This is rather a strange question. We rarely think of people as being holy. We use other words to describe the qualities of a mature Christian person we might know. Yet the bible has a surprising amount to say about holiness, both God’s holiness and ours. In the Old Testament, the people of God were told by God to be holy because He was holy (Lev 11, 19 and 20). So God is holy and it is important that the people who bear his Name are also holy so as not to bring that Name into disrepute.
New Testament Christians are also to be holy for the same reason (1 Peter 1:15-16; Eph 1:4 and 4:24; 2 Tim 1:9). Yet we can’t talk about holiness without talking about Jesus. Jesus is the Holy One of God (Acts 3:14; 4:27; Heb 7:26). Christians are united to Jesus by faith, and this unites us to His holiness. Jesus could not unite Himself with anything or anyone that was not holy. Hence in Him we are holy. Here is the fulfilment of the Old Testament command to be holy.
But that is not all the New Testament has to say about Christian holiness. Now that we have been made holy, we need to be holy. We need to live and speak and relate with holiness and righteousness so as to not to bring the Name of Jesus, which we bear, into disrepute. This is impossible to do this without the indwelling power of the Holy Spirit. The Holy Spirit is always actively at work to grow and advance our holiness, our sanctification. God began this good work in us from the moment of our regeneration and He has promised to bring this good work to completion (Phil 1:3-6). And what will this completed work look like? It will look nothing other than Jesus Himself (1 John 3:2-3). Here is our incentive for holy and pure living.
However, our experience of our growing sanctification is never straightforward. We struggle with sin and temptation and are sometimes left wondering if our holiness is in reverse, or stuck in park. While we experience our Christian life as up and down, it is nevertheless growing under God’s hand and on the day we see Jesus it will be completed in the twinkling of an eye (1 Cor 15:51-52).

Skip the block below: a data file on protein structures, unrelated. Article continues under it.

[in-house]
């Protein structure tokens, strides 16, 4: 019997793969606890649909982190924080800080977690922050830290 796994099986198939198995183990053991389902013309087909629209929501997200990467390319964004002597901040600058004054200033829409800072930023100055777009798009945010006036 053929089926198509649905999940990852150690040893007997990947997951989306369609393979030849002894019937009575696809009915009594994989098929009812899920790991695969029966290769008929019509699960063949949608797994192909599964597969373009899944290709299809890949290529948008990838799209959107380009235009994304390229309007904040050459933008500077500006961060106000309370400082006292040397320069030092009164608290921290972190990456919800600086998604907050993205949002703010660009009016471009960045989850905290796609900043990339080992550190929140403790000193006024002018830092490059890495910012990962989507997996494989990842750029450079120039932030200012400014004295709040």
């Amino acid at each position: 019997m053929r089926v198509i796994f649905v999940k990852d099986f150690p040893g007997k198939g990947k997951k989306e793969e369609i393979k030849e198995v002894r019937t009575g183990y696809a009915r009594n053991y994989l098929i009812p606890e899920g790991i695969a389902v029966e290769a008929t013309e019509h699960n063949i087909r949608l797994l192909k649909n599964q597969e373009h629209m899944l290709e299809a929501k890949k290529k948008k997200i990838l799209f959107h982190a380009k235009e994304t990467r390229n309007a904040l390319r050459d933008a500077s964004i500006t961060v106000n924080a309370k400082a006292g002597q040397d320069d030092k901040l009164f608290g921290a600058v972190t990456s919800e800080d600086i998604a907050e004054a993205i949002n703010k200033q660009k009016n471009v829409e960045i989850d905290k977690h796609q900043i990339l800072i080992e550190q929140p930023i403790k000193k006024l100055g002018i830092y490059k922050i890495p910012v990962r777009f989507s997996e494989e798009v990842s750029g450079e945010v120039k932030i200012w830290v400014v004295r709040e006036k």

We need to keep the Cross of Christ central to our understanding of our personal holiness. A life characterised by repentance and faith keeps us at the Cross, where we are constantly turning away from our sin (repentance) and trusting Christ daily for our forgiveness (faith). Progress in the Christian life begins again and again at the Cross.
A life of ongoing faith and repentance will enable us to produce more and more the fruit of the Holy Spirit’s work in our lives, namely love, joy, peace, patience, kindness, goodness, faithfulness, gentleness and self-control (Gal 5:22-23). There is no law against any of these attributes because they are making us more and more like Jesus, who is the fulfilment of the law. This fruit of the Spirit is what our growth in holiness will look like.
Each of these holy fruits will be seen seen in our relationship with God and with others. That is why these qualities are included in the list of qualifications for elders and deacons. How are you doing in displaying the fruit of the Spirit? This is a question about personal holiness and personal relationships. The answer to this question can often be found from receiving feedback from those closest to us in our daily lives. The nature of sin is deceptive and so we are easily deceived as to our own sin and failures to exhibit these fruits. Here is where we need to hear what others have to say about us if we are to know our sin and be brought to the comfort of the Cross for forgiveness and reconciliation.
Have you seen a holy person recently? Have you met anyone recently who is exhibiting the fruit of the Spirit, the life of Jesus? Here is where personal holiness is to be seen. Perhaps you could be that holy person who is seen and known by others.
This article was contributed by Peter Reynolds, a retired Pastor in the denomination.